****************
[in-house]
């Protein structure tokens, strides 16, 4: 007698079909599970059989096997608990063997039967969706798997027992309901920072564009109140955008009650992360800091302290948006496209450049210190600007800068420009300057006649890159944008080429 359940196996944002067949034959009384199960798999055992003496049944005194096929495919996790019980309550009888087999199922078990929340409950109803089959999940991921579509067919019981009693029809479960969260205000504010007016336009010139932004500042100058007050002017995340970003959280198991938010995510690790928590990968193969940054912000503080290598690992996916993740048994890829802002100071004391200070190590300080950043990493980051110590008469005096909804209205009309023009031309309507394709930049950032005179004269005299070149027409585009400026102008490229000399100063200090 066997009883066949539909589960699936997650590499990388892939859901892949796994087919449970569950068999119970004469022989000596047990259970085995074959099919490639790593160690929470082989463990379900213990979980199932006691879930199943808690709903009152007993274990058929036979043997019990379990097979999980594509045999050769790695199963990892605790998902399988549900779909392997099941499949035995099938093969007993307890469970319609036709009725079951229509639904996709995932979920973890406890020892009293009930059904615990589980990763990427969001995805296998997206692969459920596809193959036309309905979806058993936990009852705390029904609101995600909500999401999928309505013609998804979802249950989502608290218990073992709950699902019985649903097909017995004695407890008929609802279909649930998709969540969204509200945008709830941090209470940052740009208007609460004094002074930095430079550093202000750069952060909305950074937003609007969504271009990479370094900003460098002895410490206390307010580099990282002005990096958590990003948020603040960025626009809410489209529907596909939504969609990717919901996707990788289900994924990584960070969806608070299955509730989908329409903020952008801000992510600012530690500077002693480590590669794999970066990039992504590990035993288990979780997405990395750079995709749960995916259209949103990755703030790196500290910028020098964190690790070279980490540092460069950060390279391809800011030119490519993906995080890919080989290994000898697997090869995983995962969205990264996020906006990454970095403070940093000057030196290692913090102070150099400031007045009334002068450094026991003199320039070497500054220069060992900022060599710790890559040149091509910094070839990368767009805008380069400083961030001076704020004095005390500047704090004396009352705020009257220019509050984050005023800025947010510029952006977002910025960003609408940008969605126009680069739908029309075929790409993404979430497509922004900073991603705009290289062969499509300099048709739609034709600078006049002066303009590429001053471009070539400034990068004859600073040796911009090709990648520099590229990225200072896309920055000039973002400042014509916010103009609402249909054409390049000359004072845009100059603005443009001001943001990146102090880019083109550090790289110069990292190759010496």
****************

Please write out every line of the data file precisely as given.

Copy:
[in-house]
């Protein structure tokens, strides 16, 4: 007698079909599970059989096997608990063997039967969706798997027992309901920072564009109140955008009650992360800091302290948006496209450049210190600007800068420009300057006649890159944008080429 359940196996944002067949034959009384199960798999055992003496049944005194096929495919996790019980309550009888087999199922078990929340409950109803089959999940991921579509067919019981009693029809479960969260205000504010007016336009010139932004500042100058007050002017995340970003959280198991938010995510690790928590990968193969940054912000503080290598690992996916993740048994890829802002100071004391200070190590300080950043990493980051110590008469005096909804209205009309023009031309309507394709930049950032005179004269005299070149027409585009400026102008490229000399100063200090 066997009883066949539909589960699936997650590499990388892939859901892949796994087919449970569950068999119970004469022989000596047990259970085995074959099919490639790593160690929470082989463990379900213990979980199932006691879930199943808690709903009152007993274990058929036979043997019990379990097979999980594509045999050769790695199963990892605790998902399988549900779909392997099941499949035995099938093969007993307890469970319609036709009725079951229509639904996709995932979920973890406890020892009293009930059904615990589980990763990427969001995805296998997206692969459920596809193959036309309905979806058993936990009852705390029904609101995600909500999401999928309505013609998804979802249950989502608290218990073992709950699902019985649903097909017995004695407890008929609802279909649930998709969540969204509200945008709830941090209470940052740009208007609460004094002074930095430079550093202000750069952060909305950074937003609007969504271009990479370094900003460098002895410490206390307010580099990282002005990096958590990003948020603040960025626009809410489209529907596909939504969609990717919901996707990788289900994924990584960070969806608070299955509730989908329409903020952008801000992510600012530690500077002693480590590669794999970066990039992504590990035993288990979780997405990395750079995709749960995916259209949103990755703030790196500290910028020098964190690790070279980490540092460069950060390279391809800011030119490519993906995080890919080989290994000898697997090869995983995962969205990264996020906006990454970095403070940093000057030196290692913090102070150099400031007045009334002068450094026991003199320039070497500054220069060992900022060599710790890559040149091509910094070839990368767009805008380069400083961030001076704020004095005390500047704090004396009352705020009257220019509050984050005023800025947010510029952006977002910025960003609408940008969605126009680069739908029309075929790409993404979430497509922004900073991603705009290289062969499509300099048709739609034709600078006049002066303009590429001053471009070539400034990068004859600073040796911009090709990648520099590229990225200072896309920055000039973002400042014509916010103009609402249909054409390049000359004072845009100059603005443009001001943001990146102090880019083109550090790289110069990292190759010496």